The on-site assessment of the current operation of HGTC was conducted to assess both the needs of current residents and to identify what changes would be needed to achieve recertification as a nursing facility. The BHPC Team’s review was of 2017 clinical services and a sample of current patients. The HGTC patient population in 2017 includes individuals whose clinical and other service needs are not appropriate to be served by a nursing facility. Such patients include those who require some type of psychiatric stabilization or active treatment for serious mental illness (SMI). For the health and safety of patients and staff, it would be difficult if not impossible to provide these patients with the range of choices and freedoms expected by the nursing facility certification requirements.

Since the 2015 HGTC certification, CMS issued new federal requirements for nursing facility certification. The emphasis of the revisions is primarily around issues of resident independence, self-determination, privacy, and choice, all issues that HGTC was cited for when certification was terminated. And, issues that likely remain as barriers today if nursing home recertification is sought.

During this time period and to date, Commonwealth of Virginia statutory changes significantly increased demand for state psychiatric hospital beds. Virginia law now provides that state-operated hospitals cannot refuse the admission of a person held under an Emergency Custody Order (ECO) following a Temporary Detention Order (TDO) evaluation when an alternative facility cannot be found and the ECO eight-hour period is expiring. There are no exceptions to this requirement.

Because of the nursing facility decertification, the residents in HGTC lost access to Medicaid reimbursement for their care, which shifted the full cost of providing services to the Commonwealth. At the same time, the new statutory and regulatory pressures on the state operated hospitals in Virginia resulted in a rapid increase in admissions at HGTC and elsewhere. The increased demand for beds, coupled with the fact that HGTC was no longer a certified nursing facility, resulted in HGTC beds being used for general psychiatric admissions for older adults. HGTC’s role of accepting statewide referrals for geriatric patients needing nursing facility level of care shifted to a largely regional role.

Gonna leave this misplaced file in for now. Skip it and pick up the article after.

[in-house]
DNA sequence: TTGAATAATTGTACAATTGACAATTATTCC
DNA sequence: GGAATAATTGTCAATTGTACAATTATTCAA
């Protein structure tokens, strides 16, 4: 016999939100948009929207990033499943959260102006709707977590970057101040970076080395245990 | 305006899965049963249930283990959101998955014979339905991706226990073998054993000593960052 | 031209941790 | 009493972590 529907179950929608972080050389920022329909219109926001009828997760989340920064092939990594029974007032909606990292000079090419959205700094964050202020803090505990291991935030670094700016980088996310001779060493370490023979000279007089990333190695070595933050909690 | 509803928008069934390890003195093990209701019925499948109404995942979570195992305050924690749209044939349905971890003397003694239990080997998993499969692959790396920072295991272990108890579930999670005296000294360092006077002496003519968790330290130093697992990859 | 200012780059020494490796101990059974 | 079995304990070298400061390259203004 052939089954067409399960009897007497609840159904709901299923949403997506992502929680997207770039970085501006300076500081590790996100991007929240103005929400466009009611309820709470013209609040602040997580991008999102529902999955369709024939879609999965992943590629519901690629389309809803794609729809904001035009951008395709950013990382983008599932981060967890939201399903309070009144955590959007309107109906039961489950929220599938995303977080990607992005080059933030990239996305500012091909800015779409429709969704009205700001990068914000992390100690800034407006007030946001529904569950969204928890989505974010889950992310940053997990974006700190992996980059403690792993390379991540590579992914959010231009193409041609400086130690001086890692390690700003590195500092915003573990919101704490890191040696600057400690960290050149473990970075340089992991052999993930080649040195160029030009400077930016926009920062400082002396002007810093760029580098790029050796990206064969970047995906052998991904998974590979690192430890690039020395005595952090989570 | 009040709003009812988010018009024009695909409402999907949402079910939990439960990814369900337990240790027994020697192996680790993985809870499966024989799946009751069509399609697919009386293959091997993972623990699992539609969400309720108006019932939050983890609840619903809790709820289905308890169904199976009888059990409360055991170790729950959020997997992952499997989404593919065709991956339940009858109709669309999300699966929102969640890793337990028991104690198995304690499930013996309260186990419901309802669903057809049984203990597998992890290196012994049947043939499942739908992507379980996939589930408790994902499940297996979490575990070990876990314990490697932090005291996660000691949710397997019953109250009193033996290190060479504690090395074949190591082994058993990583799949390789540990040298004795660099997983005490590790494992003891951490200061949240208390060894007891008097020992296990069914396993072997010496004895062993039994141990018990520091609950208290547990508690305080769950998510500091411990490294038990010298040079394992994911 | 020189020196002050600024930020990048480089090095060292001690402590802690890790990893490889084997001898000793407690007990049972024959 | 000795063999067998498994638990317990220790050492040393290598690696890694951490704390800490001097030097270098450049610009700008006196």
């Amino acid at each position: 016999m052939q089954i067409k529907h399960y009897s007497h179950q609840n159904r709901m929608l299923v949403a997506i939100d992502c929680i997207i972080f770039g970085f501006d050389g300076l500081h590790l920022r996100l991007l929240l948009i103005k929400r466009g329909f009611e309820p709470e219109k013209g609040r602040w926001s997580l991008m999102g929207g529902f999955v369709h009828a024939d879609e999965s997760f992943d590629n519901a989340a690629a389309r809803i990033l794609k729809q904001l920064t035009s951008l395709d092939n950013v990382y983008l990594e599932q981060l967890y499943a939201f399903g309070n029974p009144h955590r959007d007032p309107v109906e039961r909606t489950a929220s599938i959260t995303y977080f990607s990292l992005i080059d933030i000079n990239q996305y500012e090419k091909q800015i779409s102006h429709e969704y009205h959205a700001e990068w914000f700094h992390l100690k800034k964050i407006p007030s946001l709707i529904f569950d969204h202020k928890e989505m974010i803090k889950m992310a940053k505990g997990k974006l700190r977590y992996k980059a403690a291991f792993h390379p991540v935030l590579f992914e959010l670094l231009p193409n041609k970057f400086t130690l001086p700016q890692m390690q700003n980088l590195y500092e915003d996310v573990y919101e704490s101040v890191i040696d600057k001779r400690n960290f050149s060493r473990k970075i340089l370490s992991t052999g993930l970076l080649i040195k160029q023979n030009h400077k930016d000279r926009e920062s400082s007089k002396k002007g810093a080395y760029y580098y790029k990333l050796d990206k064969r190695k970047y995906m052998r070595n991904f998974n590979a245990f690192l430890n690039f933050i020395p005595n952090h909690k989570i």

The shift in population demanded an increased focus on acute stabilization to meet the treatment needs of individuals admitted to those beds. This focus has implications for the model of care and staffing needs at HGTC. This shift combined with a high demand for beds has led to admission practices wherein a TDO often determines priority for admissions and placement rather than the clinical need or current medical, cognitive and psychiatric functioning, and a strain on staffing trying to meet the needs of varying levels and types of needs of patients on a single unit that can result in some patients not receiving individualized and appropriate care.

While the HGTC facility condition assessment conducted by our team did identify some deficiencies (areas requiring remediation), the building itself is relatively new, built in 2008, and is in generally good or excellent condition. BHPC’s Team also assessed the Kitchen and Dining Facility, Building 13 of ESH, which was built in 1954. The latter building was included in the assessment because it is mission critical to providing services to HGTC patients regardless of certification status and funding source. The Superstructure and Substructure of Building 13 were built to last well beyond 100 years and are in good condition, however, the systems in the building are designed for a shorter life span. Some systems in the facility (i.e., the sanitary waste piping, drainage for boilers, air handling units) need immediate attention and are critical to maintaining the mission of HGTC.